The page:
At Beamler, we often get inquiries from customers interested to know whether 3D printing with rubber is possible. Unfortunately, this is not possible because rubber cannot become fluid controllably – which is a requirement to 3D print a material.
Rubber is an organic material with a gummy texture. Being organic means that its properties cannot be influenced by an external factor. It is true that we can shape rubber at high temperatures by using molds. However, once it goes through vulcanization, the material will never be on its fluid state again. Actually, by applying heat into vulcanized rubber would simply burn it.
Nonetheless, just like Silicone, the production of rubber parts through traditional techniques requires the usage of inject molding. This is extremely expensive for the production of small batches due to the high cost of preparing the molds.
Rubber-like 3D printing materials
The good news is that it is possible to 3D print parts with a rubber-like material. In fact, these 3D printing materials are excellent substitutes for rubber. Thermoplastic elastomers, also known as TPE’s, are basically a type of plastic that has been engineered to mimic the crucial qualities that made rubber so attractive. TPE’s combine flexibility with durability, bending and compressing just like rubber. These 3D printing materials allow engineers to determine which properties from rubber they want to simulate at the desired levels, whether it is heat resistance, abrasion or others.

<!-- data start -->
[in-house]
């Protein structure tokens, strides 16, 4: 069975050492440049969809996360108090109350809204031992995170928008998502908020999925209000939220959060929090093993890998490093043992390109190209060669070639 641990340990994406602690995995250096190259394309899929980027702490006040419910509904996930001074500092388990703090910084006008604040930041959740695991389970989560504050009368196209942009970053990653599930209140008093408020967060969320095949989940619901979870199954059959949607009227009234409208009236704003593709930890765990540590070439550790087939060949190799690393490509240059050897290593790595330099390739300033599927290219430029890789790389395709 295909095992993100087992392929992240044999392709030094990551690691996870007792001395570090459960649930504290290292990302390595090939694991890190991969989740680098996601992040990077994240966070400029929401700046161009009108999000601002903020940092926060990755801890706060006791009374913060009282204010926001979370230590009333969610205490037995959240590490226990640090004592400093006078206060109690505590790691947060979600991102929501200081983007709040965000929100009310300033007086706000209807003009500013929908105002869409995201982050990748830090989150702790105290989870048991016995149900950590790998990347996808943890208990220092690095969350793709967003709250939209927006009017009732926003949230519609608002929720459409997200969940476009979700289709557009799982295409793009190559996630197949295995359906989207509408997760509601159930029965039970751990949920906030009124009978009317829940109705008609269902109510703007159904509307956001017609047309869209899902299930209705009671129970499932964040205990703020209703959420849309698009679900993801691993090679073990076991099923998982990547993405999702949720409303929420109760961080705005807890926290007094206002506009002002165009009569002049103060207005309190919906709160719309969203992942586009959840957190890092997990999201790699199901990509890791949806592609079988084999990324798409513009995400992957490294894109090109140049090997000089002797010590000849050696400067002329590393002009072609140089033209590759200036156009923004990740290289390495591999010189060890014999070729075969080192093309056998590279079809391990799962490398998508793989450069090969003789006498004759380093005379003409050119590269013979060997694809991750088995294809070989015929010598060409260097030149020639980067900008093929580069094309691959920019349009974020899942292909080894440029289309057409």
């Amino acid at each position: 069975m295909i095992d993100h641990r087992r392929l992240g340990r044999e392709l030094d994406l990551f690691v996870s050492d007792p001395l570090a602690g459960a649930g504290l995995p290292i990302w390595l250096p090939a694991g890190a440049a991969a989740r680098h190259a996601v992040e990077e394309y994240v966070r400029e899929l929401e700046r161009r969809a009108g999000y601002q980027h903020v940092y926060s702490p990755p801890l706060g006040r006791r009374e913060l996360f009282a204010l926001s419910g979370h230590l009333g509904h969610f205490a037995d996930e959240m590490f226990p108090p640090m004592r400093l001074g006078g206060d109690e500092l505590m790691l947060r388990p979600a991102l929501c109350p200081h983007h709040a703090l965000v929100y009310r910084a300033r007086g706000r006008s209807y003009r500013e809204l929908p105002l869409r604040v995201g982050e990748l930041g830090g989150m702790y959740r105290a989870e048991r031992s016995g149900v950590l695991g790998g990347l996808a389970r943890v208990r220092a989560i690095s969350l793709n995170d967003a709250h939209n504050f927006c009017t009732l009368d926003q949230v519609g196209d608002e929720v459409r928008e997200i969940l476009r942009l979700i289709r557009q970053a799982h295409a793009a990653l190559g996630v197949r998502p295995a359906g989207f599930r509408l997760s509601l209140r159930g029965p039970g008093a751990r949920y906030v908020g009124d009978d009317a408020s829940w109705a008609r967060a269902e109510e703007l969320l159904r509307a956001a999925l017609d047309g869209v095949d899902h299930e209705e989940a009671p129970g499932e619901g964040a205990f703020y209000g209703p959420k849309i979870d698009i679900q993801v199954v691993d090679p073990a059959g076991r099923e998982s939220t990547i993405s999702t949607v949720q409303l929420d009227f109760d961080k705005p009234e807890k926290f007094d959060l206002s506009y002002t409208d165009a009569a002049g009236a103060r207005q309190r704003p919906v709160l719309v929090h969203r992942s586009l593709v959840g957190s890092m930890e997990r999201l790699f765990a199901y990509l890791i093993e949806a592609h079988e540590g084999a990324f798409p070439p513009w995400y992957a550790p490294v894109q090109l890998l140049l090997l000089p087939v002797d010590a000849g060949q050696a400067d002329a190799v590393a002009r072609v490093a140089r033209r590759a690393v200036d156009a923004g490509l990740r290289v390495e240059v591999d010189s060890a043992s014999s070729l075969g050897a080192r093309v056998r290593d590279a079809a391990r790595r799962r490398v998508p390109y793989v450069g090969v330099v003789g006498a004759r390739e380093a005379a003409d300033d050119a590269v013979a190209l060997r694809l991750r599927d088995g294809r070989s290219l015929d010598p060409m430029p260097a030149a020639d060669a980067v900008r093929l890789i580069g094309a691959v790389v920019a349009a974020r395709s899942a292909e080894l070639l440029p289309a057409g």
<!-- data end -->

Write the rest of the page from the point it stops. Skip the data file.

Rubber-like materials are suitable for the production of seals, soft gripe handles or also, for instance, multi-material prototypes that need shock absorption.
Rubber-like materials on Beamler’s Database
This material developed by Stratasys for Polyjet printers is a great option for verifying advanced designs and prototyping. Available in black and transparent, it simulates the look & feel as well as the functionality of rubber-like goods.
Applications: Overmolds, coatings, jigs and fixtures, grips and many others.
Developed by 3D Systems to be printed using SLS technologies, this tear-resistant rubber-like material can resist harsh environments while ensuring long-term stability. Available in white, this material is suitable for durable prototypes.
Applications: Ear molds, sports footwears, hoses and many others.
EvisionTEC developed this material for SLAs printers. It is a great choice for a wide range of dental and orthodontic models that require highly precise details.
Applications: Dental models, production-quality design prototypes and end products.
Developed for SLS printers by 3D systems, this material allows engineers to quickly produce complex prototypes.
Applications: Gaskets, flexible prototypes, demonstration models